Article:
Dog control services

Under the Control of Dogs (Scotland) Act 2010 there is a requirement to keep all dogs under control.

Control of dogs

A dog is out of control if it is not being kept under control effectively and consistently (by whatever means) and the dog's behaviour gives rise to alarm or apprehensiveness on the part of any individual which in all the circumstances is reasonable. This does not mean dogs must be kept on leads in public places. However, if you cannot keep control of your dog when it is off the lead, then please walk your dog on a lead to avoid any complaints about your dog's behaviour. The purpose of this legislation is to prevent any more serious incidents.

All complaints regarding out-of-control dogs are investigated by the Council's Animal Health and Welfare Officers who may issue a Dog Control Notice on the owner. This requires the owner to take certain steps to keep their dog under control and it is a criminal offence to fail to comply with a Notice.

A Dog Control Notice may include any or all of the following conditions:

  • Muzzling.
  • Keeping the dog on lead.
  • Neutering.
  • Attending dog training classes.
  • Specified walking routes / walking times.
  • Avoiding certain areas.
  • Any other steps the Animal Health and Welfare Officer may deem as necessary.

Failure to comply with a Dog Control Notice is a criminal offence.

Kennelling charges

Please be aware that kennelling charges can become a significant sum dependent on the duration of the dogs stay and possible veterinary costs.

Details of Charge


Statutory Fee


Daily Boarding Fee


Transportation Costs


Vets Fees and Microchipping

Fully Recoverable

Identification requirements for dogs

It is still a legal requirement for dogs to wear a collar with an identification tag, which gives the name and address of its owner. It is helpful if the tag includes a phone number.

From April 2016 it became compulsory for every dog to also have a microchip implanted which has the owner's details. The Animal Health and Welfare Officer will scan any strays to reveal its owners' details and then return the dog to the owner quickly and safely once any required fee has been paid.  Any dogs that are not microchipped will be microchipped before being returned to the owner. If you transfer your dog to another owner, it is your legal duty to contact the chip registration company to change the ownership details. The new owner must ensure this has been done, the dog's ownership cannot be transferred until the chip details are changed.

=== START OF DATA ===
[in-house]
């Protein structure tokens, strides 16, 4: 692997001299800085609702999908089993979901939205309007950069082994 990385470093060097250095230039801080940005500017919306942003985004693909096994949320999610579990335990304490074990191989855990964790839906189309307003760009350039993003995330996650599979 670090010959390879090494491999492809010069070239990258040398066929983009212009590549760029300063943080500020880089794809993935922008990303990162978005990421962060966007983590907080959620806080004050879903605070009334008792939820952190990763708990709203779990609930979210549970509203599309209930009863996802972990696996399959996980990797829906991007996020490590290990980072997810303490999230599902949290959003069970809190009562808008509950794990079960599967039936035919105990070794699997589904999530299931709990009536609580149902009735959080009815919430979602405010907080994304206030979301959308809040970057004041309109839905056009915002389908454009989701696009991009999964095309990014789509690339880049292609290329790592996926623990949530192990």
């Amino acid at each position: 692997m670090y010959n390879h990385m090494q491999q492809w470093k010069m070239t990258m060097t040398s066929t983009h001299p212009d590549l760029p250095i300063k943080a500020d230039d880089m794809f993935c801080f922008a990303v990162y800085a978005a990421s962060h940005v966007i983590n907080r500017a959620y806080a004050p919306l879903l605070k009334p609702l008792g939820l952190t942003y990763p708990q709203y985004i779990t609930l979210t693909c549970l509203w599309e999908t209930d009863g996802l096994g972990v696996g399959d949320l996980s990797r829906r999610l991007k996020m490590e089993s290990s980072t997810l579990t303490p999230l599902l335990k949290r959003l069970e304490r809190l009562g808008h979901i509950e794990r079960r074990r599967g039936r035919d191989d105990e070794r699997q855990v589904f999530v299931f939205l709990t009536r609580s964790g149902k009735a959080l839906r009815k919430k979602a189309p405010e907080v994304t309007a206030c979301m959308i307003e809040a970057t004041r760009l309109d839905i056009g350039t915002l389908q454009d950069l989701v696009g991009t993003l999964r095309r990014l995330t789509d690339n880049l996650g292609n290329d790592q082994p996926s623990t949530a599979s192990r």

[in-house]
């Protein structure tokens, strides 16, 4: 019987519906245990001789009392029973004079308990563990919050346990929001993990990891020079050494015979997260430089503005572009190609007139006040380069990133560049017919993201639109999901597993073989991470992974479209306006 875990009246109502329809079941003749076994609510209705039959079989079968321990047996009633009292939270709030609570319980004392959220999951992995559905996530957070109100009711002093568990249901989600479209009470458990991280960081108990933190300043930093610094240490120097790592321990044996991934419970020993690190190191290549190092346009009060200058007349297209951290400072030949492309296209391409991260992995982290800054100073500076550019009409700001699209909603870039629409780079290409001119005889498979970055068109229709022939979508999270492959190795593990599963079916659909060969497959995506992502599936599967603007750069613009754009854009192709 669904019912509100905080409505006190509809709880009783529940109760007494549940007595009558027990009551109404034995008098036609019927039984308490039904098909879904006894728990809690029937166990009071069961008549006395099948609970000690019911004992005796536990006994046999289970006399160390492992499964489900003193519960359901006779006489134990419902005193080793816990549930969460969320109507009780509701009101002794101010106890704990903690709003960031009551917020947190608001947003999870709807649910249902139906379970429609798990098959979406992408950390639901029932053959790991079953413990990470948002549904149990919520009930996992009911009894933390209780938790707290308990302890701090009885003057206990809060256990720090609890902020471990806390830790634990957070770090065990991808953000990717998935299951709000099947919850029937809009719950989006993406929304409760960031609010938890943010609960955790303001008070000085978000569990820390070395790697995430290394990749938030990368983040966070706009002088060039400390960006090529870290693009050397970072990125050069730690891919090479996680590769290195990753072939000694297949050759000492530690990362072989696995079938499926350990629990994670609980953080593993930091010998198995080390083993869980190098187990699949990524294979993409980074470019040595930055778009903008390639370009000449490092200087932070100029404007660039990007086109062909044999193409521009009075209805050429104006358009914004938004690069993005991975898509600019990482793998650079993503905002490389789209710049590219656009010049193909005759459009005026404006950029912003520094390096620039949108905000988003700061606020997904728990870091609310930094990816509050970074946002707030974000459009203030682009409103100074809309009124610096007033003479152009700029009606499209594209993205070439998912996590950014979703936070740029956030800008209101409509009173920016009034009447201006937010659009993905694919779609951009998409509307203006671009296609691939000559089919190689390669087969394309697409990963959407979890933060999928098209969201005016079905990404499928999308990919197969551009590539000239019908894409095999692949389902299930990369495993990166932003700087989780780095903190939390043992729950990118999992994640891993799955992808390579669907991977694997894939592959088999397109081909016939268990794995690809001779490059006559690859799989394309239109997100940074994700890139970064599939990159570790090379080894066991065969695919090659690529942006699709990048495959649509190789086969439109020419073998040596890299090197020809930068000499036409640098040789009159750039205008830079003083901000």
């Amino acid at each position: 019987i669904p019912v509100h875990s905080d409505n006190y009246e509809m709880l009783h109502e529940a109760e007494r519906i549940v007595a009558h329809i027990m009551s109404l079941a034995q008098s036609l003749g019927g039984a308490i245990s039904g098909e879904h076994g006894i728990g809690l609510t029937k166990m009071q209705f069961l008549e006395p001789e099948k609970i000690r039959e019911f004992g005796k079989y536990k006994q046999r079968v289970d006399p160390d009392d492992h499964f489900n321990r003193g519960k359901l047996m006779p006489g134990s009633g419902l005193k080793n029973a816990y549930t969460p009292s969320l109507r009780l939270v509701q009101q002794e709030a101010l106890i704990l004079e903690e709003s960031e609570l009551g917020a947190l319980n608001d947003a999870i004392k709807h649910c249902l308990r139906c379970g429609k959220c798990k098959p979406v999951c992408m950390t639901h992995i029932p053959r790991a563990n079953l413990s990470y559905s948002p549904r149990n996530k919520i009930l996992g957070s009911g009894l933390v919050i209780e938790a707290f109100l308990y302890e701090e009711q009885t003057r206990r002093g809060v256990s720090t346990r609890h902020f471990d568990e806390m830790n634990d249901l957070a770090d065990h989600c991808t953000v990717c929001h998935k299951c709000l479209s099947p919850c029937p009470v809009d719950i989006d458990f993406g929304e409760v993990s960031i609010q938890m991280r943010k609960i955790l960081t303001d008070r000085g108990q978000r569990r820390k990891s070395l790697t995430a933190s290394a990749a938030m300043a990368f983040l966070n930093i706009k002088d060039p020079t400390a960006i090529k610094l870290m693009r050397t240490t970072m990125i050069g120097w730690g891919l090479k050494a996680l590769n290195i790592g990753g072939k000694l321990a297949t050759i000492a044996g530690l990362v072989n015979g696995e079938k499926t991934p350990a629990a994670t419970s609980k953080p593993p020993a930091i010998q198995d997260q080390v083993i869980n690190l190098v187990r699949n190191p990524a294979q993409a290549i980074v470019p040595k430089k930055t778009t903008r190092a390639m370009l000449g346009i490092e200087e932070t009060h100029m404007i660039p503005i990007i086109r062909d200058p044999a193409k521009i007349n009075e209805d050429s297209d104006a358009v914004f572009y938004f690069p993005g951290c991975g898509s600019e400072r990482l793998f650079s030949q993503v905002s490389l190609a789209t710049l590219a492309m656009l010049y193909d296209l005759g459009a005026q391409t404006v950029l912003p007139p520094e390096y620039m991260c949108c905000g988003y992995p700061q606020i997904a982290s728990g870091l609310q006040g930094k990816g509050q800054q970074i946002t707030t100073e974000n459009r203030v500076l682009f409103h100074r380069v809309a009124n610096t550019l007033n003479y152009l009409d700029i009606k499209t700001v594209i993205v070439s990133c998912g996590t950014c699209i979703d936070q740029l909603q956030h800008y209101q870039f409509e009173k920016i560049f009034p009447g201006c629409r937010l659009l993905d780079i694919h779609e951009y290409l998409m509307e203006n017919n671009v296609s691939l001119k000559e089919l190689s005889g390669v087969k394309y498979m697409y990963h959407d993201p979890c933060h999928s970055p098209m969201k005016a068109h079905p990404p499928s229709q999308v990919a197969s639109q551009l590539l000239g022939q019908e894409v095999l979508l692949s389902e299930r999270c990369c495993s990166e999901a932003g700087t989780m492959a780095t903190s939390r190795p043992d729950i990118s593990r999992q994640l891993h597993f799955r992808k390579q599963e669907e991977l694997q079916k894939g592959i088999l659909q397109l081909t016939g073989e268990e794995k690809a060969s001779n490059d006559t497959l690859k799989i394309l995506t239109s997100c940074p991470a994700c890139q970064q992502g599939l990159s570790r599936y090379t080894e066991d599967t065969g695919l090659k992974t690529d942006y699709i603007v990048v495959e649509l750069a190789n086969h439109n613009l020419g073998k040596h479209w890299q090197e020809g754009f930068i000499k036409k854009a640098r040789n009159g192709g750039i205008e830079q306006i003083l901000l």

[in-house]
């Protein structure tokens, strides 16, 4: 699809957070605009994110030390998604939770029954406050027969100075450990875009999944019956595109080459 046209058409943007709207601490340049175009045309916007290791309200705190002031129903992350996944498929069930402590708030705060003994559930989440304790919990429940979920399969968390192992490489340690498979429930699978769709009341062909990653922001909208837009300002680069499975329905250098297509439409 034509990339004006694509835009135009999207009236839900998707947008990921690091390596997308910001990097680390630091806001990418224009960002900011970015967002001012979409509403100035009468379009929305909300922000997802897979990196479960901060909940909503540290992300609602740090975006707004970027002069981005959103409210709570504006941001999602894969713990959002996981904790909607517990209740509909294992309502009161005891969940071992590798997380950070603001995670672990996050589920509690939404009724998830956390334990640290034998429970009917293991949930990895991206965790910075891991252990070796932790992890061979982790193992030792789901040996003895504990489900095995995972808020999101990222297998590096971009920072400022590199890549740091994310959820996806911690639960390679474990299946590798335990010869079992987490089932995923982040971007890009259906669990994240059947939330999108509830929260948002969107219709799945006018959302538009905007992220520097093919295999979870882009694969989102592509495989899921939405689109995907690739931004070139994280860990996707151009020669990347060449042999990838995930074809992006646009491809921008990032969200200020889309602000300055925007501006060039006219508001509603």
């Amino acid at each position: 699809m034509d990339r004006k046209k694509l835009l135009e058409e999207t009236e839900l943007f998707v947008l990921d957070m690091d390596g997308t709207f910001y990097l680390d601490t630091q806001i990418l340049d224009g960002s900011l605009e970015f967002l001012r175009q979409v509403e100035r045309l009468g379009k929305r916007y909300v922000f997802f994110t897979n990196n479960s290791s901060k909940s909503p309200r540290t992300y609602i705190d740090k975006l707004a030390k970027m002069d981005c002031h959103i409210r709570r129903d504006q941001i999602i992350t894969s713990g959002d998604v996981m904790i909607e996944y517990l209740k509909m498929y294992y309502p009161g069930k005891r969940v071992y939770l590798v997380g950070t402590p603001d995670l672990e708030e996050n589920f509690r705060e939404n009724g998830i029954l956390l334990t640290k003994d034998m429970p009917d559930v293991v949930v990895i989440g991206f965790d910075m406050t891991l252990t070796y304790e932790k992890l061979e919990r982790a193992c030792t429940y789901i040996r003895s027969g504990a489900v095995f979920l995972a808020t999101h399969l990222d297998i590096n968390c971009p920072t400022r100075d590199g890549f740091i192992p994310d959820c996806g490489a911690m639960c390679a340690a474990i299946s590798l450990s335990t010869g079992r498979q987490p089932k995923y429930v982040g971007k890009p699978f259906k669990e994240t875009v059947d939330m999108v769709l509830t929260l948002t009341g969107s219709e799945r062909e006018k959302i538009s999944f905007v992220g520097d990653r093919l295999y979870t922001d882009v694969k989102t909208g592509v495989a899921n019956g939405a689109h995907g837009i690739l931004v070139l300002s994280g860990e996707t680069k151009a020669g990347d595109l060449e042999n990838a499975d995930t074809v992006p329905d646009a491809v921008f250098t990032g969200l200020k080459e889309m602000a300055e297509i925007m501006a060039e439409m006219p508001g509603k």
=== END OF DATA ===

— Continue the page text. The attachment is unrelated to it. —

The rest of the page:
During regular patrols the Animal Health and Welfare Officer may check dogs have ID tags and are microchipped, any that are not can be seized and taken to have a chip implanted.

How to make a complaint about a dog

Contact us online or via telephone on 030 33 33 3000 to make a complaint about any dog behaviours which have caused concern. If a dog has bitten a person, then please also report the matter to Police Scotland for investigation under the Dangerous Dogs Act 1991.

Further information

Please contact Trading Standards on 030 33 33 3000 or email:

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Page last updated: 30/10/2023
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